BUCKSKIDS.ORG 215.693.1290
Now booking birthday parties!
Bucks County's First
Children's Museum




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16 / MUSIC / FEBRUARY 2012
BY JACK FIRNENO
PHOTOS COURTESY OF JOHNNY PENA, MARC WHITAKER AND ILLINOIS
Turn on any radio station or fip through
your iPod. Odds are the majority of the
songs you hear and see are about love
in some form or another. But with so
many out there, what makes a great
love song – the kind people choose for
weddings or remind them of their own
love lives, for better or worse? To fnd
the answer, dtown spoke with song-
writers, musicians and producers to fnd
out what goes on behind the scenes.
The Panel
Singer-songwriter Christy Jefferson
has played her songs for thousands at
music festivals and sporting events, on
television and on the East-Coast college
circuit. In 2011, she took her work
abroad, touring the Falkland Islands
and England. This year, she’s focusing
more on teaching voice, piano, guitar
and songwriting from her studio
in Bucks County.
Chris Archibald and drummer J.P.
Kuyper of the Doylestown-based band
Illinois have covered the good, the bad
and the ugly when it comes to love.
Their previous release, The Adventures
Striking a
Chord With
Romance
The Makings of Great Love Songs
Christy Jefferson looks deep and searches
her soul when crafting her own brand of love-
inspired songs.
of Kid Catastrophe, was culled from
hundreds of songs the band wrote and
made major waves in the indie-rock
scene upon its release in 2009. Their
upcoming album, distilled from over
700 demos, promises to do the same.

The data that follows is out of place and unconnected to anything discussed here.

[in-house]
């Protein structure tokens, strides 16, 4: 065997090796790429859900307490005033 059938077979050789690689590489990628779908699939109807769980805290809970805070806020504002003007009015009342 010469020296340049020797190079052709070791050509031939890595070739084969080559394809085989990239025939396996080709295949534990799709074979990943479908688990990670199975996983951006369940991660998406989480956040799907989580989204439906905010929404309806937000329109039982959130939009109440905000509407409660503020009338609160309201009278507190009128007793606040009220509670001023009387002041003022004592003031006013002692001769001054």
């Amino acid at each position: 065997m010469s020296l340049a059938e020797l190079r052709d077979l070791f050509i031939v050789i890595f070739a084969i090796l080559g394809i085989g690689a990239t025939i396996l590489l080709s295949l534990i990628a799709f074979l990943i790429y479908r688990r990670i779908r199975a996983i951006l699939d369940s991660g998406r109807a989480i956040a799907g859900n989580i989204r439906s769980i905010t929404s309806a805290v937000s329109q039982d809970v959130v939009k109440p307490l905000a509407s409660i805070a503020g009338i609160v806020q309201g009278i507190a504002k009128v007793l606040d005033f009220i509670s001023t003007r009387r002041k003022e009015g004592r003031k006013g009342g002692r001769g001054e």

Award-winning music producer and
manager Steve Muhic “relays the human
condition in four-and-a-half minutes
or less – preferably to a good beat.” The
Bucks-County native, currently located
in California, has worked with musicians
ranging from R&B to indie rock and
contributes audio work to television
shows and web series’. He’s currently
developing his own television show
and is planning his frst project to
perform and release his own songs.
How should a good love song make
the listener feel?
» Archibald: My favorites are the
ones that make you feel vulnerable.
It’s like pillow talk. Those moments
where time kind of pauses and you’re
at the mercy of something else.
That’s what love is. It’s when you
MUSIC
Producer Steve Muhic casts love songs across
genres, encompassing different styles while
maintaining a singular vibe.
Chris Archibald (second from right) and J.P.
Kuyper (far right) of Illinois are no strangers
to love songs.
people will fll in the blanks and
choose their own path.
» Jefferson: I like to use opposites. For
any subject but especially love. It’s
important to get the whole picture.
When there’s something beautiful,
you use black and white to color it.
Love and fear, beauty and ugliness.
Complimentary ideas will make
a song well-rounded.
» Muhic: It depends on the genre.
In modern pop, there are lots of
colorful metaphors. In R&B, hip-hop
and soul, the best songs are direct
and literal. Ultimately, you’re giving
a glimpse into just one aspect of love,
a detail that you’ve harped on and
said in a way that no one else has.
You can’t cover the entire emotion
in three minutes.
Is there anything that necessarily has
to happen musically?
» Muhic: You have to create emotion
and energy. Otherwise, the song will
fall fat.
dtownmag.com / 17
frst hear a song, and it could make
you drive off the road or miss a turn.
Just that vibe.
» Muhic: Coming from the sadder side